Women with an excess growth of uterine lining tissue may also be at higher risk of coronary heart disease, according to a new study.
The condition, called endometriosis, affects up to five million women in the U.S. Uterine tissue can grow on the ovaries, behind the uterus or on the bowels or bladder and can cause pain, infertility and very heavy periods.
"Many girls and women do not realize that distressing menstrual cramps and pelvic pain can be due to endometriosis," said senior study author Stacey A. Missmer, director of Epidemiologic Research in Reproductive Medicine at Brigham and Women's Hospital in Boston.
"Girls and women can be treated through surgery that removes the endometriosis lesions or by hormonal medications including oral contraceptives," but there is no outright cure, Missmer told Reuters Health by email.
The researchers used data on more than 116,000 women in the Nurses' Health Study II, which ran from 1989 to 2009 - including about 5,200 women with surgically confirmed endometriosis.
Those with endometriosis were more likely than others to suffer a heart attack, to have coronary bypass or stent surgery, or to have angina, the chest pain that can be a sign of coronary artery disease.
The increased risk for these conditions was highest for women up to age 40, who were about three times as likely to have any combination of the heart disease end points as those without endometriosis. The difference in heart disease risk shrank at older ages.
As has been seen in the past, women who had their uterus or ovaries removed were also at higher risk for coronary artery disease endpoints than others, the authors reported in Circulation: Cardiovascular Quality and Outcomes.
Systemic chronic inflammation, heightened oxidative stress and higher cholesterol levels associated with endometriosis may explain the link between the condition and heart disease risk, Missmer said.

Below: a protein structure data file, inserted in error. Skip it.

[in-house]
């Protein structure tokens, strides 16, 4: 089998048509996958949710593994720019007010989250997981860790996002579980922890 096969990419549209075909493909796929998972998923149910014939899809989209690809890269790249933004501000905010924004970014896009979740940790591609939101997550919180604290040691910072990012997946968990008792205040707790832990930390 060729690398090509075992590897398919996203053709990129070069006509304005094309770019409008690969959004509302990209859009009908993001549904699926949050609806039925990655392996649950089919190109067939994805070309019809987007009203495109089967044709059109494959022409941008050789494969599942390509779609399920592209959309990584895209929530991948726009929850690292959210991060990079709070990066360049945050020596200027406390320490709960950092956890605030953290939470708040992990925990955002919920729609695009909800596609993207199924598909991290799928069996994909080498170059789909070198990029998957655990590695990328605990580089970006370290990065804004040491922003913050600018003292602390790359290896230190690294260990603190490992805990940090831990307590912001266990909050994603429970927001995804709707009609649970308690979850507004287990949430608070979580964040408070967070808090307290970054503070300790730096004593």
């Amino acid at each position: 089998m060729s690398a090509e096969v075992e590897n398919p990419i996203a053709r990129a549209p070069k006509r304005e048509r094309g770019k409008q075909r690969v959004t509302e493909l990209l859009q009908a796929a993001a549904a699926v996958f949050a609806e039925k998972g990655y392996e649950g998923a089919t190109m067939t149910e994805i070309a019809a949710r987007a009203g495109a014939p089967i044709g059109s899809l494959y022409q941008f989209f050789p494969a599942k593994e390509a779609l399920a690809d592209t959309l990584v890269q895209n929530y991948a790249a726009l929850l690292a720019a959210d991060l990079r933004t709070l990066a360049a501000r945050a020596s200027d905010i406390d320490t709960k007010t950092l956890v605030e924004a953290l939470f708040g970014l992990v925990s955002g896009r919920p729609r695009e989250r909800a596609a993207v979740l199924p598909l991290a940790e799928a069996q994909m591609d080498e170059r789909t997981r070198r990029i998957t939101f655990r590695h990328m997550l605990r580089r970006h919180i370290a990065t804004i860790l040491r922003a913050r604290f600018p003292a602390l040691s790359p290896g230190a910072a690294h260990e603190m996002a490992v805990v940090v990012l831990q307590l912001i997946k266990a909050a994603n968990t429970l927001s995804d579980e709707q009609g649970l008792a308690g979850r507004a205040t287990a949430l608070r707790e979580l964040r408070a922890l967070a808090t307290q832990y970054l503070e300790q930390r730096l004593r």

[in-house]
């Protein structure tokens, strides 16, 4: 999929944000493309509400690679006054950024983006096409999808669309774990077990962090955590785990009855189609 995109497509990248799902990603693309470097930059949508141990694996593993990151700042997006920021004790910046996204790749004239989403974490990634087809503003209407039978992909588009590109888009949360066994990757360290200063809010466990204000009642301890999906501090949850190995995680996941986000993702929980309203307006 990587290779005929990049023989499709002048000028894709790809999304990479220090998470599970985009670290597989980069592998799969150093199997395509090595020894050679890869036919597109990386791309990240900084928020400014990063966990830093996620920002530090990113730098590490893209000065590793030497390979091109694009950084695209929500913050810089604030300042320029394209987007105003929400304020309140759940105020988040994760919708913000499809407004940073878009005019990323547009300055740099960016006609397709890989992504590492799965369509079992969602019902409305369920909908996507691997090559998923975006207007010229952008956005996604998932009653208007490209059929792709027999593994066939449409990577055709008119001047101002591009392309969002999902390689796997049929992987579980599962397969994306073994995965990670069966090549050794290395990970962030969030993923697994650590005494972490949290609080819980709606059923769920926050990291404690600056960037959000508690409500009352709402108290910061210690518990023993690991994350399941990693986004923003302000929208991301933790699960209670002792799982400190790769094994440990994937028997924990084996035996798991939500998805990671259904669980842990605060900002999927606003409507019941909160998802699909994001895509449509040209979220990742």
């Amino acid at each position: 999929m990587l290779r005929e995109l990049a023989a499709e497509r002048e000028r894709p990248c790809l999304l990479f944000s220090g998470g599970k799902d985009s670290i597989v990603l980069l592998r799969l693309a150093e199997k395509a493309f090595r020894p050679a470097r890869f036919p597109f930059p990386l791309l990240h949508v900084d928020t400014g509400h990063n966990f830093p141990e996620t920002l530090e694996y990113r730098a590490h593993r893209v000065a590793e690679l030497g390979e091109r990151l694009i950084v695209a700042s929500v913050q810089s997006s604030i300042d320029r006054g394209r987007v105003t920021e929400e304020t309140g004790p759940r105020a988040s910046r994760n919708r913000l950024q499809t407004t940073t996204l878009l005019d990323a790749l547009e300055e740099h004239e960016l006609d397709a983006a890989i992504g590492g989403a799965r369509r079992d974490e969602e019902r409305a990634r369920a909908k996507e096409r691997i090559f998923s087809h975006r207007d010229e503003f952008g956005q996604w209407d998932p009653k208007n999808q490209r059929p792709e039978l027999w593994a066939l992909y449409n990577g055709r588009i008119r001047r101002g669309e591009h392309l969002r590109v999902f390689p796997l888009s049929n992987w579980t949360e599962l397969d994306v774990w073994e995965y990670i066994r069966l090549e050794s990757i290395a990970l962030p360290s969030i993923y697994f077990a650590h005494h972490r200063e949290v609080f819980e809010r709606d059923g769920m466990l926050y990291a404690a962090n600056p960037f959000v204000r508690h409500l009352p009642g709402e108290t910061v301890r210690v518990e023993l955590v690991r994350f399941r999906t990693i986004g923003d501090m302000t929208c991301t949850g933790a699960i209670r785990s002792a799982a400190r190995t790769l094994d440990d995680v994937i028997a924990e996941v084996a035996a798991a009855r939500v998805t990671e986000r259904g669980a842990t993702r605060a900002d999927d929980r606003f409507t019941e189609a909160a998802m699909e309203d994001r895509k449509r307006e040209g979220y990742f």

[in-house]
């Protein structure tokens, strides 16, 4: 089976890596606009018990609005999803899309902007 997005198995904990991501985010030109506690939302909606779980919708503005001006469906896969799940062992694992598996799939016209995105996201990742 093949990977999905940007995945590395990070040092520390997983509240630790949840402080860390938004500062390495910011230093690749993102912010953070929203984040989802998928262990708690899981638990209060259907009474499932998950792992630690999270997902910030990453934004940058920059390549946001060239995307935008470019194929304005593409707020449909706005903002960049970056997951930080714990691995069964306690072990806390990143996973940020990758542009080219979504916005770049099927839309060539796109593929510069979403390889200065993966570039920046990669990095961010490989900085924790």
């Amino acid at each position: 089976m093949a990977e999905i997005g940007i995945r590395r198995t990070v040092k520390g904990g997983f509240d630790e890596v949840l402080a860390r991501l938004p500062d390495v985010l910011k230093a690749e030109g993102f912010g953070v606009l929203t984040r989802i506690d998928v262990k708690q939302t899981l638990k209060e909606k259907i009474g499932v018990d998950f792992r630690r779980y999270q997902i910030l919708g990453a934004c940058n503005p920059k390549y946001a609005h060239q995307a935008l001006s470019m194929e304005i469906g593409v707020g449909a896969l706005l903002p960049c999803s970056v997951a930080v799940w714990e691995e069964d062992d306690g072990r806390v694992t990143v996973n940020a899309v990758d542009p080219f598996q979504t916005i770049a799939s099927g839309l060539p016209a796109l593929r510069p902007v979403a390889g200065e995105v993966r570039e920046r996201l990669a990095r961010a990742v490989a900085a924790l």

"Additionally, endometriosis and coronary heart disease may share common genetic susceptibilities," she said.
"From our study, we can conclude that surgical and hormonal treatments following endometriosis diagnosis may impact the risk of cardiovascular disease, but they did not negate the risk entirely," Missmer said. "It is important for women with endometriosis- even young women-to adopt heart-healthy lifestyle habits, be screened by their doctors for heart disease, and be familiar with symptoms because heart disease remains the primary cause of death in women."
The new study used existing data from the past rather than following a group of women diagnosed with endometriosis recently, and it doesn't really tease out the fine points of treatment for endometriosis, said Dr. Gaurang Daftary, a reproductive endocrinologist at the Mayo Clinic in Rochester, Minnesota, who was not part of the new study.
"There is a possibility that heart disease may have a link with endometriosis," Daftary told Reuters Health by phone.
But it is still unclear whether treating the endometriosis, medically or surgically, impacts heart disease risk, and if so, in which direction, he said.
The study is a good starting point, but "it wouldn't change my practice for a patient with endometriosis," he said.